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And one question on the government business. I was a little intrigued by your mention that you saw a decrease in LPTA contracting, which was always intended for pencils and staplers not advanced services. Is that something that you saw as a onetime issue? Or are you actually seeing directives coming from the Pentagon or the administration to kind of rightsize the use of that contracting vehicle?

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Stephen Spengler, Intelsat S.A. - CEO & Director [70]

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Yes. I think the pressure came largely from Capitol Hill. It was in some of the NDAA language, and we do know that there are a number of people on senators and congressmen that identified this as a very inefficient way of buying sophisticated services. And so this year, we've seen a complete reversal and we've seen a lot of -- a lot more, if not all, of the services on a -- total value basis and not just on lowest cost, technically acceptable. And so we're glad to see that. It allows us to differentiate what we bring to our customers. It allows us to talk about past performance and how we performed for these specific customers, and so we really do welcome that change. And we think it's a much more intelligent way to be buying sophisticated, mission-critical services for the DoD.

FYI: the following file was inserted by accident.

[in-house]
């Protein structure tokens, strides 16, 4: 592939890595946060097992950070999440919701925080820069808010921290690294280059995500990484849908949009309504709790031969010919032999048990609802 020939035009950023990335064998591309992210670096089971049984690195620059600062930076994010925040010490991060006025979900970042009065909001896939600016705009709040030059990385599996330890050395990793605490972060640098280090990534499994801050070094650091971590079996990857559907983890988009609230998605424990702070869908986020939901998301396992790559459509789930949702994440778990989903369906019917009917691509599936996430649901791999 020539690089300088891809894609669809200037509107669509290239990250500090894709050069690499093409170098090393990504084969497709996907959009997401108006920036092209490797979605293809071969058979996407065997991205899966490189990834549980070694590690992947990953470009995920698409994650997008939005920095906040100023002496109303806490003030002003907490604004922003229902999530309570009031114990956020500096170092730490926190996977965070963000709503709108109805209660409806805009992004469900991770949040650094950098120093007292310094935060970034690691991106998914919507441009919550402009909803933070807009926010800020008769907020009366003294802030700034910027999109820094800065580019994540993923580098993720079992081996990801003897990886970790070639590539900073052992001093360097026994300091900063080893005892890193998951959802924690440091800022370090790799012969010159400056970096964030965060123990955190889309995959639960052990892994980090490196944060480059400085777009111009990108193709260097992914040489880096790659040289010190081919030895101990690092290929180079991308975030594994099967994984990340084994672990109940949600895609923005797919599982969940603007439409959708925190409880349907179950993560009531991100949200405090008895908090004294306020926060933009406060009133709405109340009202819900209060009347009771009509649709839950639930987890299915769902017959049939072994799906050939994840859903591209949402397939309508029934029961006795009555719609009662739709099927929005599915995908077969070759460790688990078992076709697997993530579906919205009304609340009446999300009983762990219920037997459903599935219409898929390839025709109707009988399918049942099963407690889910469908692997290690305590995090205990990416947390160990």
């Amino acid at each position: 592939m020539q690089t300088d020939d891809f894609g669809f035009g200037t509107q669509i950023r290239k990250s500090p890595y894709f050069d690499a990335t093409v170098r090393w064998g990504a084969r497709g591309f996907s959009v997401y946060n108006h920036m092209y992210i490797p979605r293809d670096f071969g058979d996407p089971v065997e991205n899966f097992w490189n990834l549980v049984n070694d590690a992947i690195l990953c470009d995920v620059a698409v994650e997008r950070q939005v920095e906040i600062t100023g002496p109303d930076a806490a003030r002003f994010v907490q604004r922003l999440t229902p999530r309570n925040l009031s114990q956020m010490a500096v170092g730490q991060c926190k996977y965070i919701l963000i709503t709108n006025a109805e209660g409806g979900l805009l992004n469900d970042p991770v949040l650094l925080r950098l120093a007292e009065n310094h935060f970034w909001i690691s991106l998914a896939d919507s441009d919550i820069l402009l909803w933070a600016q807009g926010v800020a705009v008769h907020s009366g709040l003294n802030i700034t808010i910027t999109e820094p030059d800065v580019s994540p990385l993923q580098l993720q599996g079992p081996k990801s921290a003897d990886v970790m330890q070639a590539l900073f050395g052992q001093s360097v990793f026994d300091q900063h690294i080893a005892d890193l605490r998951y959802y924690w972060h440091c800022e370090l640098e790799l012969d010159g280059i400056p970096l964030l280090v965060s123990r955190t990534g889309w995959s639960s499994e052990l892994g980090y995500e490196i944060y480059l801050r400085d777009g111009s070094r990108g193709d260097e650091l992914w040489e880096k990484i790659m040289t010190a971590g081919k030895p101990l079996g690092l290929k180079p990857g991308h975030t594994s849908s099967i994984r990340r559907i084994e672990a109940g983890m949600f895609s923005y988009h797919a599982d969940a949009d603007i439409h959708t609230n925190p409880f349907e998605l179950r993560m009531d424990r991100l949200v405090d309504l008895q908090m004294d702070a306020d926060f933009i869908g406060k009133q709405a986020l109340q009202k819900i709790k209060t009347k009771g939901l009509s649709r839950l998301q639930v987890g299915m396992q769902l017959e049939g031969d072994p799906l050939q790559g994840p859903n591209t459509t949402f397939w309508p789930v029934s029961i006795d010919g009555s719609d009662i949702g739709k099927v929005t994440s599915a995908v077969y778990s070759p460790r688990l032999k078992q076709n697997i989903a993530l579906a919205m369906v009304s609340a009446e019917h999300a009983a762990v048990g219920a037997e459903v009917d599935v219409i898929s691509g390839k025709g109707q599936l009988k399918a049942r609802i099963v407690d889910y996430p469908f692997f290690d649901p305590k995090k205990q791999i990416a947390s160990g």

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Christopher David Quilty, Quilty Analytics, Inc., Research Division - Founder & Partner [71]

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Got you. And final question on Latin America. Continued headwinds there. If you were to rank the primary issues you're dealing with there, is it primarily competition, end market or available capacity?

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Stephen Spengler, Intelsat S.A. - CEO & Director [72]

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I think it's a mix of a number of things. I think that there is maybe a slowdown in demand in certain areas, and there is plenty of supply, for the most part, in the region at the moment. But I don't think it's necessarily long term. It may be just a cycle we're going through until it comes back in the balance.

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Operator [73]

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And I'm not showing any further questions at this time. I would now like to turn the call back over to Steve Spengler, Chief Executive Officer, for closing remarks.

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Stephen Spengler, Intelsat S.A. - CEO & Director [74]

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Okay. Thank you, everyone, for joining our call and thanks for the questions as well. We look forward to meeting with investors at upcoming investor and industry events in September. Thank you for joining us.

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Operator [75]

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Ladies and gentlemen, thank you for participating in today's conference. This concludes today's program and you may all disconnect. Everyone, have a wonderful day.